Parent Involvement

In addition to using assessment data to help make instructional decisions for each child, teachers share the data with parents to show them how their child is performing and to address areas of difficulty. Teachers appreciate having objective data available at parent-teacher conferences. It diminishes human error and biases, placing the focus on addressing the needs of the child rather than finding blame.

Parents play a critical role in our efforts to improve student achievement. As such, we strive to provide them with as much information as we can about their child. We put our curriculum alignment and curriculum benchmarks in a pamphlet and hand it out the first day of school when parents attend open house. We tell the parents, "This is the contract we are making with you and the academic expectations we are seeking." This helps parents see our vision for the school year and take a more active role in helping their children develop the skills they need during the year.

For example, in the first quarter of grade four, we may say that the minimum expectation is for each child to know eight of the 16 mid-year objectives. In our open house at the first of the year, we provide parents with all 16 objectives. At the end of the quarter, we inform parents how many of the 16 objectives their child knows and whether or not their child is working at grade level. This gives the parents direct, objective feedback based on the alignment, the map, and the End-of-Grade testing. We communicate with parents every grading period and lay out the objectives again for each grade level in an insert that goes into the quarterly report cards of children who have not met the minimum expectations.

This Curriculum Design allows us to become completely transparent, giving parents and the community a clear view into our curriculum and assessments. This approach has greatly improved our relationships with our stakeholders and has increased student academic success as well.

Developing a Record of Success

We continually work to update and fine-tune our Curriculum Design. Each spring, we review and edit the framework to reflect changes in our curriculum, standards, and assessments. When children return in the fall, we have a renewed framework to better meet their needs. As a result of our efforts, our decision-making ability has become more data-driven and students are improving.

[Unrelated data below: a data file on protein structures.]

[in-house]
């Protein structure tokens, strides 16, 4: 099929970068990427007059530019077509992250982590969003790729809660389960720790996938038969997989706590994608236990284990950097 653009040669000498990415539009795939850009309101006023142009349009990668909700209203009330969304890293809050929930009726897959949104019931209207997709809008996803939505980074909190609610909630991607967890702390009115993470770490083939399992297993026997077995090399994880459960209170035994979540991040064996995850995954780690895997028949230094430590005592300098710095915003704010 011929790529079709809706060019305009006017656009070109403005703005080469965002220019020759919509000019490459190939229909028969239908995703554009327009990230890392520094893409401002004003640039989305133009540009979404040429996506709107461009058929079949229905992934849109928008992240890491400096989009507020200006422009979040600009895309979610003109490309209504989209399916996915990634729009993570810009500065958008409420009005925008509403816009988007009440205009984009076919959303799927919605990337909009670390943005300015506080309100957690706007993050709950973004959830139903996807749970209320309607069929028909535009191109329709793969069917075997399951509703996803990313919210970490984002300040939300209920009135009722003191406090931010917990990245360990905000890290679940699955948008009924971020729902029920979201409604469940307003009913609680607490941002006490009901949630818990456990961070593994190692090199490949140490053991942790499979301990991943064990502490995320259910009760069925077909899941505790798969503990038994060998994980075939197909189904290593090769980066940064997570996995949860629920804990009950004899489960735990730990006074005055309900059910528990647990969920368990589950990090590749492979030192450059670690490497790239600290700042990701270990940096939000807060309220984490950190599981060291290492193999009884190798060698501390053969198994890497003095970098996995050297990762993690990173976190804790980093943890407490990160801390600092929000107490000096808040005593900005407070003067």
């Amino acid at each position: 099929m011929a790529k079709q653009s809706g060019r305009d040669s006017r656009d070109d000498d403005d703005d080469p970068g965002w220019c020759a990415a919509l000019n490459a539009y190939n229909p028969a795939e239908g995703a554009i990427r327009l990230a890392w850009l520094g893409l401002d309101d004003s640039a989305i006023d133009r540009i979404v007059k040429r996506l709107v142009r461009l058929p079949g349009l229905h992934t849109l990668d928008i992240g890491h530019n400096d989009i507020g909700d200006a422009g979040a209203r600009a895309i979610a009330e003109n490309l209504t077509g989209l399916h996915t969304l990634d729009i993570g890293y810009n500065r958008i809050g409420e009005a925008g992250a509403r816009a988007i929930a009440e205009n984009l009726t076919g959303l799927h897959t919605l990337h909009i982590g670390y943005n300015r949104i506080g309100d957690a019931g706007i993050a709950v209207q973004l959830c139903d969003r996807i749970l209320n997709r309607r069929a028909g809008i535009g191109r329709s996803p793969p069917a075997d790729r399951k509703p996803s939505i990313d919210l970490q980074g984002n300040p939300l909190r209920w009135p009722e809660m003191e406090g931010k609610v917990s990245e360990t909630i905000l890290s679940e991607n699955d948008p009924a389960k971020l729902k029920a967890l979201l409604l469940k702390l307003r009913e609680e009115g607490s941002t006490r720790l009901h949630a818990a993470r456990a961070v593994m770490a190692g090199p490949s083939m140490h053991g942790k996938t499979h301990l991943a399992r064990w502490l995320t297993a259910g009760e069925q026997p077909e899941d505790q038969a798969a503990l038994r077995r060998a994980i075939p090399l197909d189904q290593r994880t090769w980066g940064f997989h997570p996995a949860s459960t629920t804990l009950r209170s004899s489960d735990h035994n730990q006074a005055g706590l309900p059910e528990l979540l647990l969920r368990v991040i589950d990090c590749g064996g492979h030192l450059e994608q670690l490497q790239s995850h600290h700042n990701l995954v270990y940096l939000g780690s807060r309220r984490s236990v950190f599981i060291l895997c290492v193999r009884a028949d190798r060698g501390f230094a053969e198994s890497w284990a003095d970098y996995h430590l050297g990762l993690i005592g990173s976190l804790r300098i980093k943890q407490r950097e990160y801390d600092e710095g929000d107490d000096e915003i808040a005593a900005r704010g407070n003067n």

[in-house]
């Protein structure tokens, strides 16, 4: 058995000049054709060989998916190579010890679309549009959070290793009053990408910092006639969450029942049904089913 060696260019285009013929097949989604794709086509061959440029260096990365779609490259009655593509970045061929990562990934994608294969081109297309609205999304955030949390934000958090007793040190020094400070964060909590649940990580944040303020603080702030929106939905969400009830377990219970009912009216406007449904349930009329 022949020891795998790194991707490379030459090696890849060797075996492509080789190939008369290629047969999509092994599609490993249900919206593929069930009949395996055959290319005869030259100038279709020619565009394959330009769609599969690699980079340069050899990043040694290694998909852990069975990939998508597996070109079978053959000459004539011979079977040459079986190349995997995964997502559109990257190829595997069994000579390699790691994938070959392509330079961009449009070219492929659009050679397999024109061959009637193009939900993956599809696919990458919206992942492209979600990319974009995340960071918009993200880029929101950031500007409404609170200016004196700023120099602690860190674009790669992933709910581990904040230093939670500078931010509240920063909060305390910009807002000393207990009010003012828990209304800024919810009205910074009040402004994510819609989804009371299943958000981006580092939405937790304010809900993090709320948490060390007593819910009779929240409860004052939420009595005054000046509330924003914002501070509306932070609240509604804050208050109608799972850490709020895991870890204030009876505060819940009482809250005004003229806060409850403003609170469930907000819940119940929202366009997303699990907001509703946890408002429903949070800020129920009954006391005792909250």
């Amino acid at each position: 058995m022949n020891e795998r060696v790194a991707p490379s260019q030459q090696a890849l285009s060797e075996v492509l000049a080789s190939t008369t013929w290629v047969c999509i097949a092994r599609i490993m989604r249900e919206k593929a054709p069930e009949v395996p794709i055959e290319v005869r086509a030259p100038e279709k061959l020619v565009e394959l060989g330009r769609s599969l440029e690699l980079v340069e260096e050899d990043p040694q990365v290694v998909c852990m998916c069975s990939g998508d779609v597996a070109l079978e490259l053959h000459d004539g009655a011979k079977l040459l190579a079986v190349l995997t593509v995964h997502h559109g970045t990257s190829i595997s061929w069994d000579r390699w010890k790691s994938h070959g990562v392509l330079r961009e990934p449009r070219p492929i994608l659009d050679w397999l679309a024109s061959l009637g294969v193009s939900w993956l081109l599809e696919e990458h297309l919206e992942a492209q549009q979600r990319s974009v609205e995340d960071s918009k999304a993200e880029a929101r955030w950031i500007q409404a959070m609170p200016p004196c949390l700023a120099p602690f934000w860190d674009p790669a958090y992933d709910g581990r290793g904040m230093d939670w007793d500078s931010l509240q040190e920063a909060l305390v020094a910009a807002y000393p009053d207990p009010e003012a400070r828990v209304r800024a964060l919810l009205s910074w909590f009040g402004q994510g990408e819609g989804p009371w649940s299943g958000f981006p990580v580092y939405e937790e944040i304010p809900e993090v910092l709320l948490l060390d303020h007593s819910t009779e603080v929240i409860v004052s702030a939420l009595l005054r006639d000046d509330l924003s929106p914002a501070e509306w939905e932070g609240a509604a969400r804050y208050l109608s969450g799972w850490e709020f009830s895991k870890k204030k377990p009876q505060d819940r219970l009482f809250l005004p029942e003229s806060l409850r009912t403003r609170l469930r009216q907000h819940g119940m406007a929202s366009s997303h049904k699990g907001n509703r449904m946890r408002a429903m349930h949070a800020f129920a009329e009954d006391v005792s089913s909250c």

In 2000-01, 88 percent of our students passed the North Carolina End-of-Grade Test. The North Carolina Department of Public Instruction named Lead Mine Elementary a School of Distinction with Exemplary Growth, the highest award given to schools in the state, in recognition of our academic achievement and academic growth for all children. In 2001-02, 91.2 percent of our students passed the End-of-Grade Test, and we were named a School of Excellence with Exemplary Growth for a second time.

The fact that we are a school of "Exemplary Growth" indicates the potential of this Curriculum Design and its ability to increase student growth and performance. Regardless of academic level, ethnicity, or socioeconomic status, when a child enters Lead Mine Elementary, he or she will grow academically because we effectively hold ourselves accountable for every child. In fact, our student performance and growth rates continue to rise on the End-of-Grade Test, even though our poverty rates have increased annually. This is a phenomenon that is not occurring in many schools.

In a changing education system that demands accountability and strives to provide more information to parents about their child's achievement, we are excited about what Lead Mine Elementary has been able to accomplish. Many factors have been central to the success of our program: hard work, dedicated teachers and staff, an outstanding curriculum design, use of technology, constant monitoring, data-driven decision making, and people open to new ideas. Most importantly, we always put the child first. We know how to ask the right questions to determine a child's needs and what interventions will ensure the child's success. We firmly believe it is our responsibility to provide each child with whatever support is needed. We strive to meet the needs of all the children attending Lead Mine Elementary.

Communications to the author may be addressed to Dr. Gregory Scott Decker, Principal, Lead Mine Elementary School, 8301 Old Lead Mine Road, Raleigh, NC 27615, 919/870-4120; e-mail: